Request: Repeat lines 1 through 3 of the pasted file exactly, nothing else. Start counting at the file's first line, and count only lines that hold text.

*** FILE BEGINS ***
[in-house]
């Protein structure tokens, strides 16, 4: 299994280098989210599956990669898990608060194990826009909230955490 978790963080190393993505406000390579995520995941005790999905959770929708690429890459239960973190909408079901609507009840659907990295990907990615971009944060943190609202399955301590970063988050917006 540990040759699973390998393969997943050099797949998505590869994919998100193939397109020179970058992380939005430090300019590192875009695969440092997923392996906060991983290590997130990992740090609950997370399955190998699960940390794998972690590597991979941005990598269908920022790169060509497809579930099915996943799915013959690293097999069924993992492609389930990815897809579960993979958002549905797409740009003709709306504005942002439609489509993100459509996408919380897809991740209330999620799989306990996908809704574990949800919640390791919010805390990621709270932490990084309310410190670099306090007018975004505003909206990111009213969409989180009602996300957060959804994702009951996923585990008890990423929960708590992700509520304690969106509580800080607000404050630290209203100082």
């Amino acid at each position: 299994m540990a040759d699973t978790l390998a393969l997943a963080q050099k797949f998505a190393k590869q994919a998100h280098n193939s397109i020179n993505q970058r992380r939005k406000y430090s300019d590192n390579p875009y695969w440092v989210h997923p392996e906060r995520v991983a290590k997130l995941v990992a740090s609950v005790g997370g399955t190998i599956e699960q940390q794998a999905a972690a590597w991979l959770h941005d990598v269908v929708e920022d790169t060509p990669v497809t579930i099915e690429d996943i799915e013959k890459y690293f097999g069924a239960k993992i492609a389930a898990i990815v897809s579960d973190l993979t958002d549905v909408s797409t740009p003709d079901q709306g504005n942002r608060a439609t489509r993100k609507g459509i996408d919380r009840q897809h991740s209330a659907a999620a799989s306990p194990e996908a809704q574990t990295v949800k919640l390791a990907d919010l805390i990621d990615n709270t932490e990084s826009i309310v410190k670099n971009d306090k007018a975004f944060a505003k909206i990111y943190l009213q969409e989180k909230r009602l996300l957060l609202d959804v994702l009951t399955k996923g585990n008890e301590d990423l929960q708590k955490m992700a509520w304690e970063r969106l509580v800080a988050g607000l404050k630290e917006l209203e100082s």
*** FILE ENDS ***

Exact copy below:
[in-house]
């Protein structure tokens, strides 16, 4: 299994280098989210599956990669898990608060194990826009909230955490 978790963080190393993505406000390579995520995941005790999905959770929708690429890459239960973190909408079901609507009840659907990295990907990615971009944060943190609202399955301590970063988050917006 540990040759699973390998393969997943050099797949998505590869994919998100193939397109020179970058992380939005430090300019590192875009695969440092997923392996906060991983290590997130990992740090609950997370399955190998699960940390794998972690590597991979941005990598269908920022790169060509497809579930099915996943799915013959690293097999069924993992492609389930990815897809579960993979958002549905797409740009003709709306504005942002439609489509993100459509996408919380897809991740209330999620799989306990996908809704574990949800919640390791919010805390990621709270932490990084309310410190670099306090007018975004505003909206990111009213969409989180009602996300957060959804994702009951996923585990008890990423929960708590992700509520304690969106509580800080607000404050630290209203100082």
């Amino acid at each position: 299994m540990a040759d699973t978790l390998a393969l997943a963080q050099k797949f998505a190393k590869q994919a998100h280098n193939s397109i020179n993505q970058r992380r939005k406000y430090s300019d590192n390579p875009y695969w440092v989210h997923p392996e906060r995520v991983a290590k997130l995941v990992a740090s609950v005790g997370g399955t190998i599956e699960q940390q794998a999905a972690a590597w991979l959770h941005d990598v269908v929708e920022d790169t060509p990669v497809t579930i099915e690429d996943i799915e013959k890459y690293f097999g069924a239960k993992i492609a389930a898990i990815v897809s579960d973190l993979t958002d549905v909408s797409t740009p003709d079901q709306g504005n942002r608060a439609t489509r993100k609507g459509i996408d919380r009840q897809h991740s209330a659907a999620a799989s306990p194990e996908a809704q574990t990295v949800k919640l390791a990907d919010l805390i990621d990615n709270t932490e990084s826009i309310v410190k670099n971009d306090k007018a975004f944060a505003k909206i990111y943190l009213q969409e989180k909230r009602l996300l957060l609202d959804v994702l009951t399955k996923g585990n008890e301590d990423l929960q708590k955490m992700a509520w304690e970063r969106l509580v800080a988050g607000l404050k630290e917006l209203e100082s």